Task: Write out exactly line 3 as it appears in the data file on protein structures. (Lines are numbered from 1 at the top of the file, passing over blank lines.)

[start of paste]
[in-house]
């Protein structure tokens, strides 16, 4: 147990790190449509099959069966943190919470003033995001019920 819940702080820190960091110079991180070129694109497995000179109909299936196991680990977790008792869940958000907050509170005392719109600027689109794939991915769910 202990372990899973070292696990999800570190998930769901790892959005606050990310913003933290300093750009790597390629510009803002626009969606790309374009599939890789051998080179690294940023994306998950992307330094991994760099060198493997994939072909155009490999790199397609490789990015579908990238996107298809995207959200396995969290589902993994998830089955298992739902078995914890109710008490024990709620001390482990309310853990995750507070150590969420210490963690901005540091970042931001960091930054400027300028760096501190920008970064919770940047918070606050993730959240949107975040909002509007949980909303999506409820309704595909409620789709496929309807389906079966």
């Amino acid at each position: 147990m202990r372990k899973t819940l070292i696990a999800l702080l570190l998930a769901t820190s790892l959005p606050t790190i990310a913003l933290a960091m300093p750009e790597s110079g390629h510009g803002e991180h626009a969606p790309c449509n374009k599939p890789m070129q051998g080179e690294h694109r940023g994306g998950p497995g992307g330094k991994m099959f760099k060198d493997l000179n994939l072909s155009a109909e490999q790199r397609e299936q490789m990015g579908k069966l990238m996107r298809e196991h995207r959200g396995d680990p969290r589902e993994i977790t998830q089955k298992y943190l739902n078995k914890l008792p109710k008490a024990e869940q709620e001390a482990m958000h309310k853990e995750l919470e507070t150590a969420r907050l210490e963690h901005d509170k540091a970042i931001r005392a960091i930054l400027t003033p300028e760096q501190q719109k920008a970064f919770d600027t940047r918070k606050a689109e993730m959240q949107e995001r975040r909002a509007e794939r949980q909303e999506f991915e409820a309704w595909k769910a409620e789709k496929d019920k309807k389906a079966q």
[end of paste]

């Amino acid at each position: 147990m202990r372990k899973t819940l070292i696990a999800l702080l570190l998930a769901t820190s790892l959005p606050t790190i990310a913003l933290a960091m300093p750009e790597s110079g390629h510009g803002e991180h626009a969606p790309c449509n374009k599939p890789m070129q051998g080179e690294h694109r940023g994306g998950p497995g992307g330094k991994m099959f760099k060198d493997l000179n994939l072909s155009a109909e490999q790199r397609e299936q490789m990015g579908k069966l990238m996107r298809e196991h995207r959200g396995d680990p969290r589902e993994i977790t998830q089955k298992y943190l739902n078995k914890l008792p109710k008490a024990e869940q709620e001390a482990m958000h309310k853990e995750l919470e507070t150590a969420r907050l210490e963690h901005d509170k540091a970042i931001r005392a960091i930054l400027t003033p300028e760096q501190q719109k920008a970064f919770d600027t940047r918070k606050a689109e993730m959240q949107e995001r975040r909002a509007e794939r949980q909303e999506f991915e409820a309704w595909k769910a409620e789709k496929d019920k309807k389906a079966q």